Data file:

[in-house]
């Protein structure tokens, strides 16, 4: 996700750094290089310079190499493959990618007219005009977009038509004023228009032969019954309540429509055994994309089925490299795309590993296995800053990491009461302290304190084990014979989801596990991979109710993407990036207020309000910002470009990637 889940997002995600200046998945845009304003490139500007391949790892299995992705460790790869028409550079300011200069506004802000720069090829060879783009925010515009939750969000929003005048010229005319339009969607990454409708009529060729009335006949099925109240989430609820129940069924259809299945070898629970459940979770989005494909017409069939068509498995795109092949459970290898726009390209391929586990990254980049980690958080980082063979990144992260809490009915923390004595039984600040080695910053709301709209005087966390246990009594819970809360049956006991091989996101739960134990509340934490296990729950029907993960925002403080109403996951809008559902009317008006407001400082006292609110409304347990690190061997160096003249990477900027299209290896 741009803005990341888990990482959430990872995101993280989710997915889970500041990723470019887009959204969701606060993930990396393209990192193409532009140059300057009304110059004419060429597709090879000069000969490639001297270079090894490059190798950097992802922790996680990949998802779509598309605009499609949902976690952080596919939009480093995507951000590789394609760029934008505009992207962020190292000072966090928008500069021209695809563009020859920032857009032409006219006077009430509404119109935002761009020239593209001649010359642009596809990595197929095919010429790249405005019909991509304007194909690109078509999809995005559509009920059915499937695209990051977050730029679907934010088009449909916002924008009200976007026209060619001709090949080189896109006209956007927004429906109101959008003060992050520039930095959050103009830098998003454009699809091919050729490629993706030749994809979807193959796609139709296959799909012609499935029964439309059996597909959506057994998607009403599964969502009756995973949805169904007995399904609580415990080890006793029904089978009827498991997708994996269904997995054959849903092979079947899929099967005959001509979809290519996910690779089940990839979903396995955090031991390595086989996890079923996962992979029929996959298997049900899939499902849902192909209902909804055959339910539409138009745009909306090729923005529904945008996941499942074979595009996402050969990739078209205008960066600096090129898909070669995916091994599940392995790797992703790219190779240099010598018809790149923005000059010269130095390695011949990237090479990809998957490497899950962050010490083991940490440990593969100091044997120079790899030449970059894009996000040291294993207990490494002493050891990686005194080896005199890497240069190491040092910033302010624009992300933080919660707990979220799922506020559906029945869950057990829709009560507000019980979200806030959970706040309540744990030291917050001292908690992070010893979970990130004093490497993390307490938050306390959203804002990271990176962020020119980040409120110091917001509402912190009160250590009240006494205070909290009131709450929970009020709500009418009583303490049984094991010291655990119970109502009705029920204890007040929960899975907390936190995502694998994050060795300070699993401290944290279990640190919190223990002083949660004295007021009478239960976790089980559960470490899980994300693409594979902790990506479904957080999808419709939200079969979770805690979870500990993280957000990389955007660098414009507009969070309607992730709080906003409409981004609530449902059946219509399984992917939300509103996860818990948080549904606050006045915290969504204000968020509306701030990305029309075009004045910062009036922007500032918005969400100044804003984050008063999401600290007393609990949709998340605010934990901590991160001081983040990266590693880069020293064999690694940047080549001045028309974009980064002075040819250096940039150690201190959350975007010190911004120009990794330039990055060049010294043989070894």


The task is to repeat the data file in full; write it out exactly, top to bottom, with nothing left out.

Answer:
[in-house]
């Protein structure tokens, strides 16, 4: 996700750094290089310079190499493959990618007219005009977009038509004023228009032969019954309540429509055994994309089925490299795309590993296995800053990491009461302290304190084990014979989801596990991979109710993407990036207020309000910002470009990637 889940997002995600200046998945845009304003490139500007391949790892299995992705460790790869028409550079300011200069506004802000720069090829060879783009925010515009939750969000929003005048010229005319339009969607990454409708009529060729009335006949099925109240989430609820129940069924259809299945070898629970459940979770989005494909017409069939068509498995795109092949459970290898726009390209391929586990990254980049980690958080980082063979990144992260809490009915923390004595039984600040080695910053709301709209005087966390246990009594819970809360049956006991091989996101739960134990509340934490296990729950029907993960925002403080109403996951809008559902009317008006407001400082006292609110409304347990690190061997160096003249990477900027299209290896 741009803005990341888990990482959430990872995101993280989710997915889970500041990723470019887009959204969701606060993930990396393209990192193409532009140059300057009304110059004419060429597709090879000069000969490639001297270079090894490059190798950097992802922790996680990949998802779509598309605009499609949902976690952080596919939009480093995507951000590789394609760029934008505009992207962020190292000072966090928008500069021209695809563009020859920032857009032409006219006077009430509404119109935002761009020239593209001649010359642009596809990595197929095919010429790249405005019909991509304007194909690109078509999809995005559509009920059915499937695209990051977050730029679907934010088009449909916002924008009200976007026209060619001709090949080189896109006209956007927004429906109101959008003060992050520039930095959050103009830098998003454009699809091919050729490629993706030749994809979807193959796609139709296959799909012609499935029964439309059996597909959506057994998607009403599964969502009756995973949805169904007995399904609580415990080890006793029904089978009827498991997708994996269904997995054959849903092979079947899929099967005959001509979809290519996910690779089940990839979903396995955090031991390595086989996890079923996962992979029929996959298997049900899939499902849902192909209902909804055959339910539409138009745009909306090729923005529904945008996941499942074979595009996402050969990739078209205008960066600096090129898909070669995916091994599940392995790797992703790219190779240099010598018809790149923005000059010269130095390695011949990237090479990809998957490497899950962050010490083991940490440990593969100091044997120079790899030449970059894009996000040291294993207990490494002493050891990686005194080896005199890497240069190491040092910033302010624009992300933080919660707990979220799922506020559906029945869950057990829709009560507000019980979200806030959970706040309540744990030291917050001292908690992070010893979970990130004093490497993390307490938050306390959203804002990271990176962020020119980040409120110091917001509402912190009160250590009240006494205070909290009131709450929970009020709500009418009583303490049984094991010291655990119970109502009705029920204890007040929960899975907390936190995502694998994050060795300070699993401290944290279990640190919190223990002083949660004295007021009478239960976790089980559960470490899980994300693409594979902790990506479904957080999808419709939200079969979770805690979870500990993280957000990389955007660098414009507009969070309607992730709080906003409409981004609530449902059946219509399984992917939300509103996860818990948080549904606050006045915290969504204000968020509306701030990305029309075009004045910062009036922007500032918005969400100044804003984050008063999401600290007393609990949709998340605010934990901590991160001081983040990266590693880069020293064999690694940047080549001045028309974009980064002075040819250096940039150690201190959350975007010190911004120009990794330039990055060049010294043989070894």